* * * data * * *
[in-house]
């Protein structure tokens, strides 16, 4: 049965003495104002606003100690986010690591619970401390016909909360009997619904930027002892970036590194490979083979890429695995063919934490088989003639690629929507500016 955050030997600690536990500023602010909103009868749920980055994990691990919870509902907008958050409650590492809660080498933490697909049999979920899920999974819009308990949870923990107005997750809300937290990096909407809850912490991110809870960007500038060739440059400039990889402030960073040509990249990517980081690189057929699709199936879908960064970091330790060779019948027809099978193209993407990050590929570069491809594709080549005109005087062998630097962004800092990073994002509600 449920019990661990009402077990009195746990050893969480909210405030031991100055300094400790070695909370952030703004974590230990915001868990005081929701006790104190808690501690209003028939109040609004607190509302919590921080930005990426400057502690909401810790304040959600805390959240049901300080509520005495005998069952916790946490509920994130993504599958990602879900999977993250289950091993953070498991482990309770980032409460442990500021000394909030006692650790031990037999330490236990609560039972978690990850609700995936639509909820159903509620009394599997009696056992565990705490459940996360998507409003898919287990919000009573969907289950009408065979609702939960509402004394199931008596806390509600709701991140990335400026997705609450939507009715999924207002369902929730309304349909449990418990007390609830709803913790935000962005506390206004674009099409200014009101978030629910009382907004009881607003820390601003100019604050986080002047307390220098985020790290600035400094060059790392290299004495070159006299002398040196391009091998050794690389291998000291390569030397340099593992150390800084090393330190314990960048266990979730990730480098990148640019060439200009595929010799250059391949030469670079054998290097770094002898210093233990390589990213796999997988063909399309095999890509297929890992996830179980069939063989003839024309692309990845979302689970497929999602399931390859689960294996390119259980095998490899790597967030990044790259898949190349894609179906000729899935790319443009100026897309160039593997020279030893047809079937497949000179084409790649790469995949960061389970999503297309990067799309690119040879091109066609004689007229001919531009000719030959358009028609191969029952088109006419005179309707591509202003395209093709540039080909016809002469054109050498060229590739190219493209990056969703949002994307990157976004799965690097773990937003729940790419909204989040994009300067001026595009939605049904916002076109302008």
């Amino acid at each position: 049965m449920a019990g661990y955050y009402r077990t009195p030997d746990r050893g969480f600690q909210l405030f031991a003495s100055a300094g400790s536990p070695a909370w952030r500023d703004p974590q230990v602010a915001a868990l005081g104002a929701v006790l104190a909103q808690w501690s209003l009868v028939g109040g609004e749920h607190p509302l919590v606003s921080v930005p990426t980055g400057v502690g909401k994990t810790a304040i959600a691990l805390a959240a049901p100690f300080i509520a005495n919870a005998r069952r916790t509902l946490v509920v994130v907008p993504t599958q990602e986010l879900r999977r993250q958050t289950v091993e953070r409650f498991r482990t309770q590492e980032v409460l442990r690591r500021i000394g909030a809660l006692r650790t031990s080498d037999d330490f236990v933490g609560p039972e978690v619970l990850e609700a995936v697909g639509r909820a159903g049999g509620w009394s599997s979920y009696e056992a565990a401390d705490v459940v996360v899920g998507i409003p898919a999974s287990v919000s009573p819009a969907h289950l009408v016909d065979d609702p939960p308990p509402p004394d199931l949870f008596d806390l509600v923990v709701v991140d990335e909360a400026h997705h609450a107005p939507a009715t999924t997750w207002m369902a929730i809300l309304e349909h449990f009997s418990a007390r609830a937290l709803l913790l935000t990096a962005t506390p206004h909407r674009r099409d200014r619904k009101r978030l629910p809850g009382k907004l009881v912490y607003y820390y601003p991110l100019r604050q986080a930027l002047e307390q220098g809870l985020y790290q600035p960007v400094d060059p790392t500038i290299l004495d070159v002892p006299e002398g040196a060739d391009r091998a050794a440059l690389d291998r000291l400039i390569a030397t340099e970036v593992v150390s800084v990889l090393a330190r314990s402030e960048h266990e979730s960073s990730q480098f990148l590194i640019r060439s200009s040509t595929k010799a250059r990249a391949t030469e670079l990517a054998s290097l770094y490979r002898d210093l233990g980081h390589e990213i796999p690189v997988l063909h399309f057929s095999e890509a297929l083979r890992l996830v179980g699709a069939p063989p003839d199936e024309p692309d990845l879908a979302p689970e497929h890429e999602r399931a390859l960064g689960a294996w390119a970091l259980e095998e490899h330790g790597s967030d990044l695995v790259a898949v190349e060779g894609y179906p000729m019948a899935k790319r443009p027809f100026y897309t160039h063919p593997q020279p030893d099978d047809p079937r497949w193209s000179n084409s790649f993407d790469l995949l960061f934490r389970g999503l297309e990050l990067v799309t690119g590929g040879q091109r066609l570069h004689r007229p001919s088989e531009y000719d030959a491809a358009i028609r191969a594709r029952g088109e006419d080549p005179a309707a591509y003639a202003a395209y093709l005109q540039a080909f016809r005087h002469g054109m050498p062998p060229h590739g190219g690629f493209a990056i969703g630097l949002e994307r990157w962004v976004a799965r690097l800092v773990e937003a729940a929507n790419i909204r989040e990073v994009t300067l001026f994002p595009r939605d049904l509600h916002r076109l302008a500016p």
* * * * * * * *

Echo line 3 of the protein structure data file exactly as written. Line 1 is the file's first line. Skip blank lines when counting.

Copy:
């Amino acid at each position: 049965m449920a019990g661990y955050y009402r077990t009195p030997d746990r050893g969480f600690q909210l405030f031991a003495s100055a300094g400790s536990p070695a909370w952030r500023d703004p974590q230990v602010a915001a868990l005081g104002a929701v006790l104190a909103q808690w501690s209003l009868v028939g109040g609004e749920h607190p509302l919590v606003s921080v930005p990426t980055g400057v502690g909401k994990t810790a304040i959600a691990l805390a959240a049901p100690f300080i509520a005495n919870a005998r069952r916790t509902l946490v509920v994130v907008p993504t599958q990602e986010l879900r999977r993250q958050t289950v091993e953070r409650f498991r482990t309770q590492e980032v409460l442990r690591r500021i000394g909030a809660l006692r650790t031990s080498d037999d330490f236990v933490g609560p039972e978690v619970l990850e609700a995936v697909g639509r909820a159903g049999g509620w009394s599997s979920y009696e056992a565990a401390d705490v459940v996360v899920g998507i409003p898919a999974s287990v919000s009573p819009a969907h289950l009408v016909d065979d609702p939960p308990p509402p004394d199931l949870f008596d806390l509600v923990v709701v991140d990335e909360a400026h997705h609450a107005p939507a009715t999924t997750w207002m369902a929730i809300l309304e349909h449990f009997s418990a007390r609830a937290l709803l913790l935000t990096a962005t506390p206004h909407r674009r099409d200014r619904k009101r978030l629910p809850g009382k907004l009881v912490y607003y820390y601003p991110l100019r604050q986080a930027l002047e307390q220098g809870l985020y790290q600035p960007v400094d060059p790392t500038i290299l004495d070159v002892p006299e002398g040196a060739d391009r091998a050794a440059l690389d291998r000291l400039i390569a030397t340099e970036v593992v150390s800084v990889l090393a330190r314990s402030e960048h266990e979730s960073s990730q480098f990148l590194i640019r060439s200009s040509t595929k010799a250059r990249a391949t030469e670079l990517a054998s290097l770094y490979r002898d210093l233990g980081h390589e990213i796999p690189v997988l063909h399309f057929s095999e890509a297929l083979r890992l996830v179980g699709a069939p063989p003839d199936e024309p692309d990845l879908a979302p689970e497929h890429e999602r399931a390859l960064g689960a294996w390119a970091l259980e095998e490899h330790g790597s967030d990044l695995v790259a898949v190349e060779g894609y179906p000729m019948a899935k790319r443009p027809f100026y897309t160039h063919p593997q020279p030893d099978d047809p079937r497949w193209s000179n084409s790649f993407d790469l995949l960061f934490r389970g999503l297309e990050l990067v799309t690119g590929g040879q091109r066609l570069h004689r007229p001919s088989e531009y000719d030959a491809a358009i028609r191969a594709r029952g088109e006419d080549p005179a309707a591509y003639a202003a395209y093709l005109q540039a080909f016809r005087h002469g054109m050498p062998p060229h590739g190219g690629f493209a990056i969703g630097l949002e994307r990157w962004v976004a799965r690097l800092v773990e937003a729940a929507n790419i909204r989040e990073v994009t300067l001026f994002p595009r939605d049904l509600h916002r076109l302008a500016p």